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Woodward: Northern Hemisphere has 'never been in a better position' to end RWC drought

By Ben Smith
Jonathan Sexton of Ireland and Antoine Dupont of France during the Guinness Six Nations Rugby Championship match between Ireland and France at the Aviva Stadium in Dublin. (Photo By Harry Murphy/Sportsfile via Getty Images)

Andy Farrell’s Ireland side captured a Grand Slam Six Nations title with a 29-16 win over England to cap off a significant nine-month period for Irish rugby.


Ireland have won 10 Tests in a row since their loss to the All Blacks in the first Test at Eden Park last July.

Rebounding in Dunedin to level the series before claiming a historic 2-1 series win in Wellington, Ireland went on to defeat South Africa, Fiji and Australia in November before sweeping all of their Six Nations opponents, including defending champions France in this year’s tournament.

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France captured a Grand Slam themselves 12 months ago and had their own undefeated calendar year in 2022, rising to world’s best in the eyes of many. Having been pipped by Ireland in round two, France have flexed their own muscles against England and Wales to show how strong they still are.

The two European teams are now well and truly established as the top two teams in the world rankings, establishing a new world order ahead of this year’s World Cup.

On the threat of the Southern Hemisphere teams at this year’s event in France, former England coach Clive Woodward said that now is the time for the North to shed the dreaded tag that has accompanied them for the last 20 years.

“Oh they will be coming fast,” Woodward said of the Southern Hemisphere to ITV, “but if you look at the table it doesn’t lie.”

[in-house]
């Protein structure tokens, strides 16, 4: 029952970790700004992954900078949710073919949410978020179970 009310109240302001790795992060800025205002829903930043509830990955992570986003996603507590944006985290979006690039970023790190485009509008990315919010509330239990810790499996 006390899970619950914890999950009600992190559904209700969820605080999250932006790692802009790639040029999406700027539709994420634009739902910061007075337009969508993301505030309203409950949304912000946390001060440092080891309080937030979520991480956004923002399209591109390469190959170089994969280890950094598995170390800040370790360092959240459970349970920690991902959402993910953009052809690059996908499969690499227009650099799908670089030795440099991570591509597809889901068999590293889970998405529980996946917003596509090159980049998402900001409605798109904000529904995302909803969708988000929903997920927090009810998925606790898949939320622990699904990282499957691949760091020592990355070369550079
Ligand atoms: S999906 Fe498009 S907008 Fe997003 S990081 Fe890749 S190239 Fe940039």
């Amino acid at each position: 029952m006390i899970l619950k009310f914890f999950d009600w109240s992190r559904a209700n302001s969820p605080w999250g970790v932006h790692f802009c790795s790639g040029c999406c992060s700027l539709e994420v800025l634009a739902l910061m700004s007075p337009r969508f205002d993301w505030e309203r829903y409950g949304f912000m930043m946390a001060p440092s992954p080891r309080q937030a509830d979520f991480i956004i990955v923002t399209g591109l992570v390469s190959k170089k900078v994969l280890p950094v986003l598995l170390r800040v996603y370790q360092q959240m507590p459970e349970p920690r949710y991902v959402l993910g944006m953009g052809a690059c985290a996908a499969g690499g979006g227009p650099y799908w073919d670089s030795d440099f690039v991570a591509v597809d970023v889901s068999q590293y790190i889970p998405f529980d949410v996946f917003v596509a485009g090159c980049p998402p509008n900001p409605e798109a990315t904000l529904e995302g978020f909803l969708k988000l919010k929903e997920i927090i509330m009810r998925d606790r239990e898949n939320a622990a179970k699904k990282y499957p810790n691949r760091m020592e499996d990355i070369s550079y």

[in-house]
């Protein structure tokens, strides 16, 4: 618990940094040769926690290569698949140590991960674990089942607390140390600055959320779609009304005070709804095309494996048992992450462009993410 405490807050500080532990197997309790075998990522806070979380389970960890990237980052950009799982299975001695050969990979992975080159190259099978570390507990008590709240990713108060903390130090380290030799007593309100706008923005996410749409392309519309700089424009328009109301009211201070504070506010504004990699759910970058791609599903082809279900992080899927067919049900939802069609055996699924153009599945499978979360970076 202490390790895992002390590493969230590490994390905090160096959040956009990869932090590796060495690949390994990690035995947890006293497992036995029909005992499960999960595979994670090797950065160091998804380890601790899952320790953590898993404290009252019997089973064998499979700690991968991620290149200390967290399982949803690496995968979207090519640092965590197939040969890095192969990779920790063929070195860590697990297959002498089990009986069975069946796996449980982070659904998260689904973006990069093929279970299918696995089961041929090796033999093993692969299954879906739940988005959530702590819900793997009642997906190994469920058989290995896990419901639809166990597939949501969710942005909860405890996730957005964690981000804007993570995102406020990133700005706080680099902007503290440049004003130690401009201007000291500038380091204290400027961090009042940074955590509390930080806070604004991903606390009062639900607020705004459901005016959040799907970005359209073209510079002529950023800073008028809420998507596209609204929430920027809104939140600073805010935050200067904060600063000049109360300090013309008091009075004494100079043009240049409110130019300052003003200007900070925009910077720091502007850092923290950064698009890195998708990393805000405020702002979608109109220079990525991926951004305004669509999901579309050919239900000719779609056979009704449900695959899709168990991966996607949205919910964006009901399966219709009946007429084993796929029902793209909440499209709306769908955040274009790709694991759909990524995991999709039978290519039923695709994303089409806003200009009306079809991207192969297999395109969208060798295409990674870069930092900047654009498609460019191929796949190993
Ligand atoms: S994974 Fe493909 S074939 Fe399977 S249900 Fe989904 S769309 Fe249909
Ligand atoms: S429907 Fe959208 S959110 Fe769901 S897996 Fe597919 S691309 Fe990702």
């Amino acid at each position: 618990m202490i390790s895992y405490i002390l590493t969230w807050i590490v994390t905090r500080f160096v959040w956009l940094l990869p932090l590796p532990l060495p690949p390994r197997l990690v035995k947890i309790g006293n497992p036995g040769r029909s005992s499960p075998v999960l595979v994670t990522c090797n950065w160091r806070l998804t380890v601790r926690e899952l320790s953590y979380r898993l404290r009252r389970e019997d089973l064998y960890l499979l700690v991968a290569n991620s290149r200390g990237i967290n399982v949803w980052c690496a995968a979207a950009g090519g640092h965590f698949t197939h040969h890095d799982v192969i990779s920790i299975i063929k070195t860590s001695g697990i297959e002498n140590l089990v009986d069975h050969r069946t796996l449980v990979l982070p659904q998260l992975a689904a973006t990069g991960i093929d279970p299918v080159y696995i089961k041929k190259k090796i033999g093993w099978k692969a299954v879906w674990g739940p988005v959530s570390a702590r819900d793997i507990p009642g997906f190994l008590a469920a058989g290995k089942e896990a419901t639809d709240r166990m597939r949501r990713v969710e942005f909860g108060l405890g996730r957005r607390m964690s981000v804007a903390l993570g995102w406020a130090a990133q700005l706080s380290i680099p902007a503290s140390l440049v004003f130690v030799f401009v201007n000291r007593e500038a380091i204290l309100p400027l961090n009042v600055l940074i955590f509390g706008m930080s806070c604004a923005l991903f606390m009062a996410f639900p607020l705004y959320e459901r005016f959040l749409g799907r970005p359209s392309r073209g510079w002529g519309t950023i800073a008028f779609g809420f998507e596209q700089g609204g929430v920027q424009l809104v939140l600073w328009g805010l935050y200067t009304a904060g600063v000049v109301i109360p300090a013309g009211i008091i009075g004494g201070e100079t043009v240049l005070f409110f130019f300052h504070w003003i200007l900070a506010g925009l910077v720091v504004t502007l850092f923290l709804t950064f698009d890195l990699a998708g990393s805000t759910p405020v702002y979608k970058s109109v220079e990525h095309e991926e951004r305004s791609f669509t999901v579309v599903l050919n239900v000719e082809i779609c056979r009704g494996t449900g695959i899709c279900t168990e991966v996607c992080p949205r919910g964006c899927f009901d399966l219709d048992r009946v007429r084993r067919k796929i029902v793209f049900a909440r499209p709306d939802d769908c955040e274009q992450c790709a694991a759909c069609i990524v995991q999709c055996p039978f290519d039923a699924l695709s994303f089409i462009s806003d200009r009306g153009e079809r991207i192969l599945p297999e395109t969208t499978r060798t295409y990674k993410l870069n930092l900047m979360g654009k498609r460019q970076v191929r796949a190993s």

“France and Ireland are the two top teams. I’d love England to win a World Cup obviously, but if it’s not England, I want France or Ireland to win.

“You want a Northern Hemisphere team to win. We’ve got to get over this tag from 20 years ago, and I think we’ve got the armoury.

“England are in a great position to win, they’ve got a great draw, their next game is Argentina, a big World Cup pool game.

“If they win that, they can go quite simply go to the semi-finals. They’ve got the team.


“France and Ireland have got the teams to win the World Cup there is no doubt.”

Woodward said that wouldn’t sit well with the old powers, New Zealand, Australia and South Africa, who have won eight World Cups between them.

“As we sit here, I promise you, in Pretoria, Auckland, they’re sharpening their studs. They won’t like to be hearing all this about Ireland, France and England,” he said.

“They’ll be ready for us in South Africa and Australia, Eddie Jones is down there.

“Southern Hemisphere will be sharpening their studs ready to go. It’s all on.

“But I think the Northern Hemisphere has never been in a better position to do something special this year.”

France has made the World Cup final on three occasions but Ireland’s struggles are well documented, failing to qualify past the quarter-final stage at every tournament they have competed in.

Former Irish great Brian O’Driscoll said that public expectations for the Six Nations champions are rising fast with desires of winning the event.

The legendary No 13 said that the rugby world at large is aware of how good Ireland is and he has received messages from all around the globe telling him so.

“Does it rachet up the pressure now all the more? Certainly in this country we think we can  go on and achieve something,” O’Driscoll told ITV.

“Not just doing something we’ve never done before in getting to that semi-final but getting to a final, god forbid, can we say it out loud? Winning a World Cup.

“They are the number one team in the world. When you start getting text messages and notes from down in the Southern Hemisphere, in New Zealand and Australia, about how good this Irish team is.

“They’ve grabbed the attention of everyone in the world. It’s not just a Northern Hemisphere victory for them.

“They’ve really embraced this number one tag and they’re enjoying it. All these wins along the way will add to the confidence for all the circumstances that will arise over a seven week period at the World Cup.

“Hopefully it will hold them in good stead to deal with those situations.”


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